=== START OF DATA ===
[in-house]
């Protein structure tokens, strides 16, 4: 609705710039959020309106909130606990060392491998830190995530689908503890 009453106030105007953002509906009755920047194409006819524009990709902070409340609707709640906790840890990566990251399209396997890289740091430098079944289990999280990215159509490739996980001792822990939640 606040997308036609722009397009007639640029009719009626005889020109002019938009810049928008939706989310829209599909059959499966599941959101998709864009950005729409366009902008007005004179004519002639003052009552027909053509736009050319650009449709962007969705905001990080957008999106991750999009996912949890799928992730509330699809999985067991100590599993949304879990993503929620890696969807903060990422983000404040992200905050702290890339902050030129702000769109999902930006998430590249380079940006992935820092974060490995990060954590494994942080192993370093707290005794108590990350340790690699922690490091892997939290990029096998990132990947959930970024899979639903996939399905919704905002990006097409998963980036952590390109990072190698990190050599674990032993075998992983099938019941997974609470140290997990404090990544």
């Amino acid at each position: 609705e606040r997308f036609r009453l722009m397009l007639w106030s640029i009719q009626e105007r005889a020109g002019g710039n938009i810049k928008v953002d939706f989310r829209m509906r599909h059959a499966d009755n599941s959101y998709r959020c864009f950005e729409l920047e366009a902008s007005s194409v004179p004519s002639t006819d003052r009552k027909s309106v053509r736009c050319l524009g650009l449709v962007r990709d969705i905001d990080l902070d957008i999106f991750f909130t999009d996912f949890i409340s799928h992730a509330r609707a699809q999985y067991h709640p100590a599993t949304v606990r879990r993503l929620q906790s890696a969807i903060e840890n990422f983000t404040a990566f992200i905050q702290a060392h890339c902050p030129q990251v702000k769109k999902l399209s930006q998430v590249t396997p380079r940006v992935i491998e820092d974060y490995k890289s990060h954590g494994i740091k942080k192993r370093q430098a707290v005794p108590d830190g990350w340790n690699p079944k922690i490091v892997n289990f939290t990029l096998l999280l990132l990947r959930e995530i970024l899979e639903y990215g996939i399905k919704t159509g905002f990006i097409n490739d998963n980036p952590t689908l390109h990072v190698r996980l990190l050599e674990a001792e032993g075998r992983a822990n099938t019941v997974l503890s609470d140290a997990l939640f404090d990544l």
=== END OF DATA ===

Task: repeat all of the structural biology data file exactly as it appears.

[in-house]
């Protein structure tokens, strides 16, 4: 609705710039959020309106909130606990060392491998830190995530689908503890 009453106030105007953002509906009755920047194409006819524009990709902070409340609707709640906790840890990566990251399209396997890289740091430098079944289990999280990215159509490739996980001792822990939640 606040997308036609722009397009007639640029009719009626005889020109002019938009810049928008939706989310829209599909059959499966599941959101998709864009950005729409366009902008007005004179004519002639003052009552027909053509736009050319650009449709962007969705905001990080957008999106991750999009996912949890799928992730509330699809999985067991100590599993949304879990993503929620890696969807903060990422983000404040992200905050702290890339902050030129702000769109999902930006998430590249380079940006992935820092974060490995990060954590494994942080192993370093707290005794108590990350340790690699922690490091892997939290990029096998990132990947959930970024899979639903996939399905919704905002990006097409998963980036952590390109990072190698990190050599674990032993075998992983099938019941997974609470140290997990404090990544």
């Amino acid at each position: 609705e606040r997308f036609r009453l722009m397009l007639w106030s640029i009719q009626e105007r005889a020109g002019g710039n938009i810049k928008v953002d939706f989310r829209m509906r599909h059959a499966d009755n599941s959101y998709r959020c864009f950005e729409l920047e366009a902008s007005s194409v004179p004519s002639t006819d003052r009552k027909s309106v053509r736009c050319l524009g650009l449709v962007r990709d969705i905001d990080l902070d957008i999106f991750f909130t999009d996912f949890i409340s799928h992730a509330r609707a699809q999985y067991h709640p100590a599993t949304v606990r879990r993503l929620q906790s890696a969807i903060e840890n990422f983000t404040a990566f992200i905050q702290a060392h890339c902050p030129q990251v702000k769109k999902l399209s930006q998430v590249t396997p380079r940006v992935i491998e820092d974060y490995k890289s990060h954590g494994i740091k942080k192993r370093q430098a707290v005794p108590d830190g990350w340790n690699p079944k922690i490091v892997n289990f939290t990029l096998l999280l990132l990947r959930e995530i970024l899979e639903y990215g996939i399905k919704t159509g905002f990006i097409n490739d998963n980036p952590t689908l390109h990072v190698r996980l990190l050599e674990a001792e032993g075998r992983a822990n099938t019941v997974l503890s609470d140290a997990l939640f404090d990544l």